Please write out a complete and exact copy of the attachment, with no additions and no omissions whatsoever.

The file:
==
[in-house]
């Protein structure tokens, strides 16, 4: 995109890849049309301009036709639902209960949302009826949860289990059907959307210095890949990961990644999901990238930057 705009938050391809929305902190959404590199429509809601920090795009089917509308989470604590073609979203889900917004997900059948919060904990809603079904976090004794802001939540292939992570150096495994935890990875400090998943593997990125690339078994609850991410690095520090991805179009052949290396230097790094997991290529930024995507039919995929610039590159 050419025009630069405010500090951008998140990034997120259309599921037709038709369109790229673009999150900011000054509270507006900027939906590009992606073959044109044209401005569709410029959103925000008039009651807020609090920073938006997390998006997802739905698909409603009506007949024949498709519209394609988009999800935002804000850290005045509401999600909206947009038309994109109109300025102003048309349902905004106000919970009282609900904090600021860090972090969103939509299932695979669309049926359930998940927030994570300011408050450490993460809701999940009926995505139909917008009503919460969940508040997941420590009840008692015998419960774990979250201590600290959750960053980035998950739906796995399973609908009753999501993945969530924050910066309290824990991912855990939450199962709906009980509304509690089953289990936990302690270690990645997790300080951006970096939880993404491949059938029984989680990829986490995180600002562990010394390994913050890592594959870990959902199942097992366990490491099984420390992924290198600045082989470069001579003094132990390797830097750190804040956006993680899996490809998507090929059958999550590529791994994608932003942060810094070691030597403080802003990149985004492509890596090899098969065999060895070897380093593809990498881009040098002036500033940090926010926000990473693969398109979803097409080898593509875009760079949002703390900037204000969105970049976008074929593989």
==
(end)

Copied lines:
[in-house]
């Protein structure tokens, strides 16, 4: 995109890849049309301009036709639902209960949302009826949860289990059907959307210095890949990961990644999901990238930057 705009938050391809929305902190959404590199429509809601920090795009089917509308989470604590073609979203889900917004997900059948919060904990809603079904976090004794802001939540292939992570150096495994935890990875400090998943593997990125690339078994609850991410690095520090991805179009052949290396230097790094997991290529930024995507039919995929610039590159 050419025009630069405010500090951008998140990034997120259309599921037709038709369109790229673009999150900011000054509270507006900027939906590009992606073959044109044209401005569709410029959103925000008039009651807020609090920073938006997390998006997802739905698909409603009506007949024949498709519209394609988009999800935002804000850290005045509401999600909206947009038309994109109109300025102003048309349902905004106000919970009282609900904090600021860090972090969103939509299932695979669309049926359930998940927030994570300011408050450490993460809701999940009926995505139909917008009503919460969940508040997941420590009840008692015998419960774990979250201590600290959750960053980035998950739906796995399973609908009753999501993945969530924050910066309290824990991912855990939450199962709906009980509304509690089953289990936990302690270690990645997790300080951006970096939880993404491949059938029984989680990829986490995180600002562990010394390994913050890592594959870990959902199942097992366990490491099984420390992924290198600045082989470069001579003094132990390797830097750190804040956006993680899996490809998507090929059958999550590529791994994608932003942060810094070691030597403080802003990149985004492509890596090899098969065999060895070897380093593809990498881009040098002036500033940090926010926000990473693969398109979803097409080898593509875009760079949002703390900037204000969105970049976008074929593989």